(9) McCrae's poem is also quoted in Cat's Eye (Toronto: McClelland @ Stewart, 1988; repr. London: Virago, 1990), pp. 106-07.

(10) '"A Commemoration of Wounds Endured and Resented": Margaret Atwood's The Blind Assassin as Feminist Memoir', Critique, 44 (Spring 2003), 251-69 (pp. 251, 255, 257). In 'Margaret Atwood's Discourse of Nation and National Identity in the 1990s', in The Rhetoric of Canadian Writing, ed. by Conny Steenman-Marcusse (Amsterdam: Rodopi, 2002), pp. 199-216 (pp. 211-15), Coral Ann Howells locates The Blind Assassin within Atwood's other recent demystifications of English-Canadian history.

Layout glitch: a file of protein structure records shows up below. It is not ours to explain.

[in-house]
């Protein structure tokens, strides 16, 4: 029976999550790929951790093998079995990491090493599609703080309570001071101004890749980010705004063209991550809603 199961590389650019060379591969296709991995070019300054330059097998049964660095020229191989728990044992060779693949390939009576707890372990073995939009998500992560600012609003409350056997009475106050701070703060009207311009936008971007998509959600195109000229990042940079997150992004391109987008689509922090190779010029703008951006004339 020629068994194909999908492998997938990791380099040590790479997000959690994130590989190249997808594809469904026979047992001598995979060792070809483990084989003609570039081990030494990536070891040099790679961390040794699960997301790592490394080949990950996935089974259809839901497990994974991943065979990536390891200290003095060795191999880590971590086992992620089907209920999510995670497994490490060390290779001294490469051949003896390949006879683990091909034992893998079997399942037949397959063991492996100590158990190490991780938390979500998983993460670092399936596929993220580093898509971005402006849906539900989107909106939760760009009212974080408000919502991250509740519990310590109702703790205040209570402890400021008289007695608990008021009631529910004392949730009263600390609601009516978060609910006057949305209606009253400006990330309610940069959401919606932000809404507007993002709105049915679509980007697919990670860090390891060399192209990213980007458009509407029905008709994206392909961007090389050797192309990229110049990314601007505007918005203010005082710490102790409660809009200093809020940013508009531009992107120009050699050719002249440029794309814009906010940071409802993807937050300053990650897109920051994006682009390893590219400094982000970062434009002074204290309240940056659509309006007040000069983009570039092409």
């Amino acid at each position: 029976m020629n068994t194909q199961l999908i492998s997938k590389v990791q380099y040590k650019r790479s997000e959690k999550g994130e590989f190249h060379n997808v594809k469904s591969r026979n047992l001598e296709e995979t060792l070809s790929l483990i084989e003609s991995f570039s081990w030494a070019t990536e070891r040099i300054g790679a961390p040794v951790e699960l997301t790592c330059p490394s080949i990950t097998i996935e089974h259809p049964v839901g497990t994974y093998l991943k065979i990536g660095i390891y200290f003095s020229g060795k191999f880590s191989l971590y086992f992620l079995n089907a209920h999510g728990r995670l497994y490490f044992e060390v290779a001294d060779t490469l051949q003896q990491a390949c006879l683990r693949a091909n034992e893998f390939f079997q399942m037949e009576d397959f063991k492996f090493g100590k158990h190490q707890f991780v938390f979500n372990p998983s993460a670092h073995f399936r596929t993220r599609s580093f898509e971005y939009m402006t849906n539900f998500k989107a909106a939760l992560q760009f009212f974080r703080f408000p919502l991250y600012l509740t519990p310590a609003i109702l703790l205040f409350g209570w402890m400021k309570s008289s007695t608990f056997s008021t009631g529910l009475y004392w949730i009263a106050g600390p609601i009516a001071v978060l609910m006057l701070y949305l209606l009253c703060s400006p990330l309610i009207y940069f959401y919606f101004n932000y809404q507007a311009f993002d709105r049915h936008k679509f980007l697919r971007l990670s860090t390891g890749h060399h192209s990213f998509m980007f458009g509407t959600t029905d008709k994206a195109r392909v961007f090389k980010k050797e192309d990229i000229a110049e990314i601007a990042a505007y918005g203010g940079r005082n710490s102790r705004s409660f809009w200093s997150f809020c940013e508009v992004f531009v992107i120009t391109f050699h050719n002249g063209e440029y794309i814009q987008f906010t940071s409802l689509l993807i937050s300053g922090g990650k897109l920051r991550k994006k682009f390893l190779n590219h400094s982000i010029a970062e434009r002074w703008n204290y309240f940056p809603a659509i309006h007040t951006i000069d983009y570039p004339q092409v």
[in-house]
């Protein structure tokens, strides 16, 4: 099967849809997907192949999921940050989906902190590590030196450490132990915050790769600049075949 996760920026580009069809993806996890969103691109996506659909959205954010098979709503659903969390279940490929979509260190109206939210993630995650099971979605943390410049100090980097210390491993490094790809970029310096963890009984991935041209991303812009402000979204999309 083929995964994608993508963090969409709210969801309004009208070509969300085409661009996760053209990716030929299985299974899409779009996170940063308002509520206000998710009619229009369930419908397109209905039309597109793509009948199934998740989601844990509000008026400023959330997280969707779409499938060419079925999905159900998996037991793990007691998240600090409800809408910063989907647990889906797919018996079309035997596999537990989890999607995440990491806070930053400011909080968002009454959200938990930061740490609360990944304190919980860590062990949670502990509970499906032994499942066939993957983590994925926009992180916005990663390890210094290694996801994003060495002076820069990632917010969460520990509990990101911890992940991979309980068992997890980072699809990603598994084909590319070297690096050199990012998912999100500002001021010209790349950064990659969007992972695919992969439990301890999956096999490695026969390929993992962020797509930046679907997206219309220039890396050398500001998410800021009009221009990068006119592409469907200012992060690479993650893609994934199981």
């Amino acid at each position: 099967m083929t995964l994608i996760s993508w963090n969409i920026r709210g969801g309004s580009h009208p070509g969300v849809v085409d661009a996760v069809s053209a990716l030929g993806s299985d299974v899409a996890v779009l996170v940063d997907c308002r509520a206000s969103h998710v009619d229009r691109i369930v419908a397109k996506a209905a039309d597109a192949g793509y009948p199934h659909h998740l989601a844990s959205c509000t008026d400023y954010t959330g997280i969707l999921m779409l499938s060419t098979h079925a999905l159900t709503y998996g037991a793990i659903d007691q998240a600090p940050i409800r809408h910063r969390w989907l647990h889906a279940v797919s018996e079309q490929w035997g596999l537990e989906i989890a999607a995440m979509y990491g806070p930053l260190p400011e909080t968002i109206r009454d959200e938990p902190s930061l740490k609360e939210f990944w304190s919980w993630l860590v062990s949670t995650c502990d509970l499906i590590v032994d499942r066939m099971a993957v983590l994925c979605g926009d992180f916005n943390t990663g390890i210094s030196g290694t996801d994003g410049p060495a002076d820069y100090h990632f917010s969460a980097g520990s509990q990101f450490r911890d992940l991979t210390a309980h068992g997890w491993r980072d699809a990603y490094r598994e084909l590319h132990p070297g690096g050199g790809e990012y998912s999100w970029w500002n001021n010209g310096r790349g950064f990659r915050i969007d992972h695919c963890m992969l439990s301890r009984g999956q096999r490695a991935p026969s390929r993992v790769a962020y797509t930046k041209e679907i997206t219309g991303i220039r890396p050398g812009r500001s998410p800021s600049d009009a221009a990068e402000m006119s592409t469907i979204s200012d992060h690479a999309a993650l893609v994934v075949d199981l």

(11) On 'hegemonic masculinity', see Tim Carrigan, Bob Connell, and John Lee, 'Toward a New Sociology of Masculinity', in The Making of Masculinities: The New Men's Studies, ed. by Harry Brod (Boston: Allen and Unwin, 1987), pp. 63-100 (pp. 91-95); and Connell's later work.

(12) See pp. 13-14, 93, 573, 582, 607-08.

(13) Compare pp. 11, 12, 19, 429, 436, 522, 569, 574, 611.

(14) Ian McEwan, Atonement (London: Jonathan Cape, 2001; repr. London: Vintage, 2002), p. 371.


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Author:Robinson, Alan
Publication:The Modern Language Review
Article Type:Book review
Date:Apr 1, 2006